SALFORD mental health staff are feeling “pressured” a local NHS nurse reveals after recent statistics show a rise in assaults towards staff.
Figures from Greater Manchester Combined Authority (GMCA) show that 277 suicides were registered in Greater Manchester in 2014 and that there were 10,495 beds-based inpatients out of every 100,000.
Despite Salford spending the most in Greater Manchester on mental health services, 56-year-old mental health nurse Alison Flanagan says: “There are still a lot of reductions in mental health services and it has had a massive impact.”
In 2014/15 Salford spent above 40 million pounds on mental health services, in comparison to around 20 million in Bury. Oldham and Bury are amongst those who spent below average.
5 Live recently revealed that assaults on mental health staff in the England have gone up by 25 percent in four years, with more than 42,000 assaults reported.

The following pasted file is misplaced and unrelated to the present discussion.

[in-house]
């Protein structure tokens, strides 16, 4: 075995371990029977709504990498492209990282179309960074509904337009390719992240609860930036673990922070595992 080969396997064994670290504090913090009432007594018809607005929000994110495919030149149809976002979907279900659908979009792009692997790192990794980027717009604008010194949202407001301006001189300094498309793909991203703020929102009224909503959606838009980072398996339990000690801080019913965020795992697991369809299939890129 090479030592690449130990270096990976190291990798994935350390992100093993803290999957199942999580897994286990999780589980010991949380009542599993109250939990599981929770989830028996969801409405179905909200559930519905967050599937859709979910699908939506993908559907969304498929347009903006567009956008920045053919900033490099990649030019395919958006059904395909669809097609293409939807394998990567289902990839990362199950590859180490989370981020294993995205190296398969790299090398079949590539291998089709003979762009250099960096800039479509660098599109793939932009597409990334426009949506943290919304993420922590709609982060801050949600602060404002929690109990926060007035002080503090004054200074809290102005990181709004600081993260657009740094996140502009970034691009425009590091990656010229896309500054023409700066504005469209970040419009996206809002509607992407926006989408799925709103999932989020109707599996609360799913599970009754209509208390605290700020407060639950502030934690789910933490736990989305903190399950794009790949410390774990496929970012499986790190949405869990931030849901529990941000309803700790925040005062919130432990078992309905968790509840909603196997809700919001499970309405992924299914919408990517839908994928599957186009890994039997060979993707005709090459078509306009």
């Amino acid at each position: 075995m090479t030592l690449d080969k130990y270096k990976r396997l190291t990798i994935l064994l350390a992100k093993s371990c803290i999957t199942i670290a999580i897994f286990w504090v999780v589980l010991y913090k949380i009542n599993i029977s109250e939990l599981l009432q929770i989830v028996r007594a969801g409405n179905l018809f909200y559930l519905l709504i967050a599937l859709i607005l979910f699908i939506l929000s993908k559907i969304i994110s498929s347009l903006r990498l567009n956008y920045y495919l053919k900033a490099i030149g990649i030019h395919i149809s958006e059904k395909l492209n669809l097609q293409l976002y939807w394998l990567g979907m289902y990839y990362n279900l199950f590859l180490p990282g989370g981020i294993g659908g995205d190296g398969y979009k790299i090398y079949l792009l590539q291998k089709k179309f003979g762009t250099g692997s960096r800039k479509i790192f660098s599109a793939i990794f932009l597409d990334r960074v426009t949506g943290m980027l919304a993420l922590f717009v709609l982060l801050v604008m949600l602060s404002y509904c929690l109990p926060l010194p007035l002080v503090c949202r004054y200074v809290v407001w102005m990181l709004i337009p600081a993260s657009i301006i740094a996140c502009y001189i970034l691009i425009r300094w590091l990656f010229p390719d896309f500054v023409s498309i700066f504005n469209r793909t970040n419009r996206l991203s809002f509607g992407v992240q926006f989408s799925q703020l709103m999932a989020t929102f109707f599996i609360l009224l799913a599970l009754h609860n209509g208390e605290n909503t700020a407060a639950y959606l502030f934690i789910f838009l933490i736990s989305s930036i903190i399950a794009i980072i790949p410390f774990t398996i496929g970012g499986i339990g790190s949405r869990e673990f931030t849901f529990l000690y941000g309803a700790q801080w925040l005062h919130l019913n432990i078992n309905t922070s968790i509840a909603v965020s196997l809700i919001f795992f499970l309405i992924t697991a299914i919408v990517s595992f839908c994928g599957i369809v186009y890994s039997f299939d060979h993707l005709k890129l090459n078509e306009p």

Alison added: “It doesn’t surprise me that the assault figures are going up because of the pressures on the services. There’s not a lot of staff around, people are doing as best as they can do but we can only do so much.
“We ideally should be going out on home visits in two’s, but a lot of the time there’s not enough staff around. Patients can start to feel isolated.”
Reported by BBC, health bosses say violence on NHS staff is “completely unacceptable” after it was revealed assaults in the UK have increased from 33,620 in 2012-13 to 42,692 last year.
“I’ve been in nursing for around 30 years and I can remember all of the things that have happened. I have been punched in the nose. I’ve had my hair pulled. I’ve been kicked. I have actually known people who have been seriously injured.” Alison said.
In the new report, called Struggling to Cope, 42% of mental health staff said they had been victims of violence in the last year and Alison agreed figures match her experiences in Salford.
Alison claimed her team have training every year on how to deal with assaults, but when faced with these situations it doesn’t always help and that the other problems should also be reviewed.
For the full interview with Alison, listen here: